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    It would take 60% of retail (or more) to get my Agile AS-820.....there will never be another like it. :)

    AS820-11.JPG
     
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  13. slowhand84

    slowhand84 Well-Known Member

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    That's a beauty Mickey! I've had offers of up to triple what I paid for my custom AS1000 but honestly I wouldn't give it up for a grand, I love the damn thing that much!

    2bcac72d041ead4676591913a0149789.jpg
     
  14. Mickey

    Mickey Gandalf the Intonationer

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    Thanks. Here it is in action with the guy I bought it from. :)

     
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  15. supersoldier71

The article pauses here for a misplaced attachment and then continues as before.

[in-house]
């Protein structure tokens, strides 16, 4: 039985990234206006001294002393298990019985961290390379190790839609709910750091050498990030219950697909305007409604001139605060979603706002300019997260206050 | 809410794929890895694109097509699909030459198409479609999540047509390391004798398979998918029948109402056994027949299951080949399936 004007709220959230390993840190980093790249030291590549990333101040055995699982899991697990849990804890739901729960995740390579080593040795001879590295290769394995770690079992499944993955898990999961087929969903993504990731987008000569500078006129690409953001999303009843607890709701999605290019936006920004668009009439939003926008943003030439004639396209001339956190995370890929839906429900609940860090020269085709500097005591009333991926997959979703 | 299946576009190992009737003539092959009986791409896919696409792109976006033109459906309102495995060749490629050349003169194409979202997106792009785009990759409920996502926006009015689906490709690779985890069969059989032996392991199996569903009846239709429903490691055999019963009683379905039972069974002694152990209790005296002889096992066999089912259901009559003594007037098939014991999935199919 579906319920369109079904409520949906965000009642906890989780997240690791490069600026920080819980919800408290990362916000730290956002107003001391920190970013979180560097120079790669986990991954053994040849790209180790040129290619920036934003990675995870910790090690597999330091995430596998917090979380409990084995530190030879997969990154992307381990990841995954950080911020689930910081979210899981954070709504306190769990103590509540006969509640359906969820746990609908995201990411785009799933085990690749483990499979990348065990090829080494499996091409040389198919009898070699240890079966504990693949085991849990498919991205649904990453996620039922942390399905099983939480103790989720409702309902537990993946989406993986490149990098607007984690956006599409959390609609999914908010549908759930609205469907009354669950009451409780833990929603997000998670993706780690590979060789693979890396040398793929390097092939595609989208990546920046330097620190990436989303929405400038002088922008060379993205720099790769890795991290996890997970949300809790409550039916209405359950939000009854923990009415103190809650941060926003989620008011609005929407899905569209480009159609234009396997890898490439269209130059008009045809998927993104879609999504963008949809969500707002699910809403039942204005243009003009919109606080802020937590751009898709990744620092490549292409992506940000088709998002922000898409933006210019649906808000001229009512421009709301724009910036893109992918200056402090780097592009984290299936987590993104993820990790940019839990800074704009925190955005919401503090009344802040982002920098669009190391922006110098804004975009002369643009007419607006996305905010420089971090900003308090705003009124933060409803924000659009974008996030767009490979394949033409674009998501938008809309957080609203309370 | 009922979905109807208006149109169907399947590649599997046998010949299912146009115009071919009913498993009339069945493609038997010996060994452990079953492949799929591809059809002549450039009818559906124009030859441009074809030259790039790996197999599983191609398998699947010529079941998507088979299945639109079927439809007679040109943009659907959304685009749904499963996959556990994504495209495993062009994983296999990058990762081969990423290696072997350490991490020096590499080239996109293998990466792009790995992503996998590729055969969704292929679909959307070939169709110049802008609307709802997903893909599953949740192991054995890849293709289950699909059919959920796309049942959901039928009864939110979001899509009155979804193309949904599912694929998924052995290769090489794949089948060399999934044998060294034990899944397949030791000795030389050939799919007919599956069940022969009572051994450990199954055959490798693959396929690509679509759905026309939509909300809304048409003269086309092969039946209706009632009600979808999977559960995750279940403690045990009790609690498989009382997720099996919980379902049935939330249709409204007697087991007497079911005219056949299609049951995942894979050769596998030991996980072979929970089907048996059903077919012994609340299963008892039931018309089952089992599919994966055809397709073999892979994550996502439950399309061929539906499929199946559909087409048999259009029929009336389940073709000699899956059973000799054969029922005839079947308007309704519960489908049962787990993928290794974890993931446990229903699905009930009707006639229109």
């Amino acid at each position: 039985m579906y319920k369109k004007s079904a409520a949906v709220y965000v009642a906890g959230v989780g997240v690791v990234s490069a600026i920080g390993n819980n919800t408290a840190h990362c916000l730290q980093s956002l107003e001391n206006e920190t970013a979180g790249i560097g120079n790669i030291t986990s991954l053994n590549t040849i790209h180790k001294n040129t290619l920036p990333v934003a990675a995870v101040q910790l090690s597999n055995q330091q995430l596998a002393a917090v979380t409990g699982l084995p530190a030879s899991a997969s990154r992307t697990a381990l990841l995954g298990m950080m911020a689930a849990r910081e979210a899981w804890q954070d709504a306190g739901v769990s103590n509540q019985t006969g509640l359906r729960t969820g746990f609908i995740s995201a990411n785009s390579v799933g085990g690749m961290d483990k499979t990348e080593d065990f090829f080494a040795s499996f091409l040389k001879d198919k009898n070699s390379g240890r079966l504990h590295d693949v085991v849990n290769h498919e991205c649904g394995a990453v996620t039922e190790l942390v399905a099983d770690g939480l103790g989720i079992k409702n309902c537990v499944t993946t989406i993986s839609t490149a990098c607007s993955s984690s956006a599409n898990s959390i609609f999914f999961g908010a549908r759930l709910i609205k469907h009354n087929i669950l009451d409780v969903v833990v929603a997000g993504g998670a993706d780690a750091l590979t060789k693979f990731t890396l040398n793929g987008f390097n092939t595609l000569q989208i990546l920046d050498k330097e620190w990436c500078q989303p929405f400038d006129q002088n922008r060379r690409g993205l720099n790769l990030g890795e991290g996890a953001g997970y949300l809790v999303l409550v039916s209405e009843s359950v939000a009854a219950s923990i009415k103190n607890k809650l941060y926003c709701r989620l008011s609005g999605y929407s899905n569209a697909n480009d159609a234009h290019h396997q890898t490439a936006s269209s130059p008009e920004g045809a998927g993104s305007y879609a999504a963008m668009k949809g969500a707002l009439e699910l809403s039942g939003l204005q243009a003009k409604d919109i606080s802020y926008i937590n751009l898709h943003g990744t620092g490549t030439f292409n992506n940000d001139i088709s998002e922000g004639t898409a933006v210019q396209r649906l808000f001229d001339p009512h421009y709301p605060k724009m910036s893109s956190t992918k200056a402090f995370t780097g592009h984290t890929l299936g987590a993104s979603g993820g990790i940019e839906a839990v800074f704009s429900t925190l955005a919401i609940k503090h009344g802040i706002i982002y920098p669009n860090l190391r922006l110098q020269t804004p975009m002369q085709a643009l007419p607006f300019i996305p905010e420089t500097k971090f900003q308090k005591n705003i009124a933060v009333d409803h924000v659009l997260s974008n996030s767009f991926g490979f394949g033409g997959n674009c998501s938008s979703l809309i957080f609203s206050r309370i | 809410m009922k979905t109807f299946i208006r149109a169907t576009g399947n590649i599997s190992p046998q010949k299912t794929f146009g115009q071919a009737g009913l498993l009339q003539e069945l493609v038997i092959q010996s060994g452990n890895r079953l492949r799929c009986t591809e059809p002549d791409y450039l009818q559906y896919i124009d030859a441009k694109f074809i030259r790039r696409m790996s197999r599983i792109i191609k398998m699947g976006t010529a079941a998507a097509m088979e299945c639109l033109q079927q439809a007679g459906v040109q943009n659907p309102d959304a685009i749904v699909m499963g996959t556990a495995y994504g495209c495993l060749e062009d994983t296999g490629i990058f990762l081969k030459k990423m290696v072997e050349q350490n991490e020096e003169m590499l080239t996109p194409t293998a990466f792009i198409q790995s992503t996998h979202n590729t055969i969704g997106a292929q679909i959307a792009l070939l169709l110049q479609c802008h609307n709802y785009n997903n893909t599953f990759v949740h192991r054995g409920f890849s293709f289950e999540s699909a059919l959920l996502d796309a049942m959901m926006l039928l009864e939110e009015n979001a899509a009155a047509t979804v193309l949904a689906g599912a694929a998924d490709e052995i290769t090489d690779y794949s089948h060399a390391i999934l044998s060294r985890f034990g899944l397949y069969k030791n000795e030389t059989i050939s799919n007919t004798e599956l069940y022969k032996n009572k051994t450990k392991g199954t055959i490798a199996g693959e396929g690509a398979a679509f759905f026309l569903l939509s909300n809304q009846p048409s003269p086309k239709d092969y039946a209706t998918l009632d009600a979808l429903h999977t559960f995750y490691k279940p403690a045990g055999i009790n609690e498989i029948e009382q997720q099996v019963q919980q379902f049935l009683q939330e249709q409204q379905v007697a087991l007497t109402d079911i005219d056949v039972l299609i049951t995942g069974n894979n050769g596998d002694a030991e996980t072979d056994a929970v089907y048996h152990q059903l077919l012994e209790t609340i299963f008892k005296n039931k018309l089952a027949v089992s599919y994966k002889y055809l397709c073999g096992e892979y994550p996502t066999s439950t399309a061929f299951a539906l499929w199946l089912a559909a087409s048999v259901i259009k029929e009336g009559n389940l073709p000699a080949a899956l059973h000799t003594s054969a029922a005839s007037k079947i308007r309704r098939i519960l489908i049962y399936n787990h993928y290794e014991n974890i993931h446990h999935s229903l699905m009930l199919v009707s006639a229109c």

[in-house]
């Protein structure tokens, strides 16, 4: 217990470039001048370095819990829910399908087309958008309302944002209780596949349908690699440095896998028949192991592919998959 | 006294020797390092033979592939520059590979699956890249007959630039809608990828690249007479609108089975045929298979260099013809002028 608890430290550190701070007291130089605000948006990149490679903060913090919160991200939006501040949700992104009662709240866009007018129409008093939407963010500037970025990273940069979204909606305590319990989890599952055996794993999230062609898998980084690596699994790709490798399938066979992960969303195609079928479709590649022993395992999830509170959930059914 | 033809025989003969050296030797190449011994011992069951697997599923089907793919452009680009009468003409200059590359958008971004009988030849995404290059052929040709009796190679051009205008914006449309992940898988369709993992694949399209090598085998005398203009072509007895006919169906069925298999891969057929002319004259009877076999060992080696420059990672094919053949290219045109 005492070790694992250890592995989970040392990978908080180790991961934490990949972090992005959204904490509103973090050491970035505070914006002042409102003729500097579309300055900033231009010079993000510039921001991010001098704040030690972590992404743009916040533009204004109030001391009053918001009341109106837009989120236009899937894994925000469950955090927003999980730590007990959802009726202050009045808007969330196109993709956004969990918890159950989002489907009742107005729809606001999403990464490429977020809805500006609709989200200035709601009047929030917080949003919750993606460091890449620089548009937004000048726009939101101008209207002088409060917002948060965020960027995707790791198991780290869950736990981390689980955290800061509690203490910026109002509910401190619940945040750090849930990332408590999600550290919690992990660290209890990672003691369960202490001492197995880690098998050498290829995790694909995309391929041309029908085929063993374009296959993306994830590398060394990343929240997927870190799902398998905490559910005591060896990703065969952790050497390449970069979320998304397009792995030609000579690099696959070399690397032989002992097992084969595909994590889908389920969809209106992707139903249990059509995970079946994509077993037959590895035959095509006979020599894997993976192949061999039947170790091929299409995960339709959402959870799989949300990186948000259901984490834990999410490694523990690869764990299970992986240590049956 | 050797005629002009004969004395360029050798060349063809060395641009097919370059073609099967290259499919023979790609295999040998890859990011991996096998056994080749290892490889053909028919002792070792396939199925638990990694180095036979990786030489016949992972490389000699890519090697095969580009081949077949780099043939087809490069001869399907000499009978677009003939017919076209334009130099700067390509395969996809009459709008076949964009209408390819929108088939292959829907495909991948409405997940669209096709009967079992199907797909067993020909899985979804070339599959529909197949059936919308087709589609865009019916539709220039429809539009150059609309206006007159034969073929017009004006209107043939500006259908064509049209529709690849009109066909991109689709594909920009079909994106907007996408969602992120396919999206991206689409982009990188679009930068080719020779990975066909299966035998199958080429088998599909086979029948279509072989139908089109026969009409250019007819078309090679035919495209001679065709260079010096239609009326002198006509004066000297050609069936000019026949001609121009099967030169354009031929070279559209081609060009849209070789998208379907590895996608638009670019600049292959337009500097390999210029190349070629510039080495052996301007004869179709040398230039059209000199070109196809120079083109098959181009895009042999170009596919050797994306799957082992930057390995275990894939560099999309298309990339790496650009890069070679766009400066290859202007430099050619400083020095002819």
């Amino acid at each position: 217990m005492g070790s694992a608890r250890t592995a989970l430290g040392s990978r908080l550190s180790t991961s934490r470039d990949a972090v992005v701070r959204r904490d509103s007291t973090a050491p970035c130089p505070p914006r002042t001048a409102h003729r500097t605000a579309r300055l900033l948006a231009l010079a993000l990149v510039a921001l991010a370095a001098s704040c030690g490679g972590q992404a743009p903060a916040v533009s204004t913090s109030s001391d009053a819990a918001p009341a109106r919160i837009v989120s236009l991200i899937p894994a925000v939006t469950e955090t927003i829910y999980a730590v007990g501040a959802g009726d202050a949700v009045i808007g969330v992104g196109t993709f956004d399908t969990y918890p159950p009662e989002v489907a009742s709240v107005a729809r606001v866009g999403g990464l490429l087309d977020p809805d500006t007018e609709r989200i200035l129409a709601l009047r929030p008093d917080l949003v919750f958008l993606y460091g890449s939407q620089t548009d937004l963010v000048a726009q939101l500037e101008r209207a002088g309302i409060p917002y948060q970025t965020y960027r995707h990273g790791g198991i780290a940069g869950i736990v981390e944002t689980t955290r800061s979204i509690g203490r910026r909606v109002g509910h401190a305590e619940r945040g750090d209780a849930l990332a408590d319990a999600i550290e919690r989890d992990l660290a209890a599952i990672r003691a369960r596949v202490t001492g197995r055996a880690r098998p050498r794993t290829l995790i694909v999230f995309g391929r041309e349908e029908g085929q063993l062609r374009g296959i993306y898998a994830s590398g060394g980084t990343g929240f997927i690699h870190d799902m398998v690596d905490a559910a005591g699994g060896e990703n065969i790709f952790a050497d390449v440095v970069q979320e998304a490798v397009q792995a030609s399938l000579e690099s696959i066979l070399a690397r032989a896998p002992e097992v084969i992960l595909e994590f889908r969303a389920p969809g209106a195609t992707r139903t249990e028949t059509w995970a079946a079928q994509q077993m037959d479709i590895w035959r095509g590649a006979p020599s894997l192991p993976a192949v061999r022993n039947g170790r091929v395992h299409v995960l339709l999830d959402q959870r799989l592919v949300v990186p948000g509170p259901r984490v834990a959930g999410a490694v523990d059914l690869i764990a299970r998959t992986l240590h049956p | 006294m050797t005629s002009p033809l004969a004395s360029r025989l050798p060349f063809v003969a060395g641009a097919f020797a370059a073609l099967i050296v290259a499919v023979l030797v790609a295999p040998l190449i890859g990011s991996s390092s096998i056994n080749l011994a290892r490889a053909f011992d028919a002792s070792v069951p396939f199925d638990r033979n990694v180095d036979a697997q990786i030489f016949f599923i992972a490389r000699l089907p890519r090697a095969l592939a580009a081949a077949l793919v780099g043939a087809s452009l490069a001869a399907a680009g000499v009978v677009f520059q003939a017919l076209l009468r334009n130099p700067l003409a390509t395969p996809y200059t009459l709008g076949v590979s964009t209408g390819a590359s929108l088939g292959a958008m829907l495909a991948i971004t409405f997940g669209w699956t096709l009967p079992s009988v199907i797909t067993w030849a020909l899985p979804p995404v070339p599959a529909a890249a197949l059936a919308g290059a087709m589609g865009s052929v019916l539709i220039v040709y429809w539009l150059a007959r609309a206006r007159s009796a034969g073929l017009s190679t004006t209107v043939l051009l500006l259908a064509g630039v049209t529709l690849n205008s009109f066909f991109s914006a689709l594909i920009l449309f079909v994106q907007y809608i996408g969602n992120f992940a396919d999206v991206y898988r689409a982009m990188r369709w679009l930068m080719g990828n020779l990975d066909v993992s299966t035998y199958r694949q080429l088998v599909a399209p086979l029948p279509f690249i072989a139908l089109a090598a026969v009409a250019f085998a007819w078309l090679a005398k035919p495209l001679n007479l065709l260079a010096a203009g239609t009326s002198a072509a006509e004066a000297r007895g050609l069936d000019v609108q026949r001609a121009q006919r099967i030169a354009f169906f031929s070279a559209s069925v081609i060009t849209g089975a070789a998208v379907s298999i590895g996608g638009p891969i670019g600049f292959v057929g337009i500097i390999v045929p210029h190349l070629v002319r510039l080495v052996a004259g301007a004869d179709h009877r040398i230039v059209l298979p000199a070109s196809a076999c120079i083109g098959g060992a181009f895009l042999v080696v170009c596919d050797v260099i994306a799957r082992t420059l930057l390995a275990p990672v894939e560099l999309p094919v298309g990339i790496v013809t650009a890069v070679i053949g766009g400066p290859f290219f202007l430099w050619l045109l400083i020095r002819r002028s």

supersoldier71 Well-Known Member

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    I was in a similar situation late in ‘17: I had a bunch of gear that refused to move via eBay or Reverb, and GC was offering...nothing. Literally nothing. We’re a small city and they can only handle so much at a time.

    Who knew?

    I moved six guitars: four of them I gave as gifts to some kids and a friend of mine who was dealing with way more family life drama on less income than I was. I sold one to my SiL to give as a college grad present to my nephew. Sold another to a kid on Reverb but had to refund the money because UPS understood fragile differently than I’d intended. Reverb paid me the sale price, so there’s that.

    Really the hassle of moving stuff has slowed my acquisitions. And it’s not just the barely worth it selling price. It’s that and the fact that priced below the next cheapest like item, it could still sit for a while.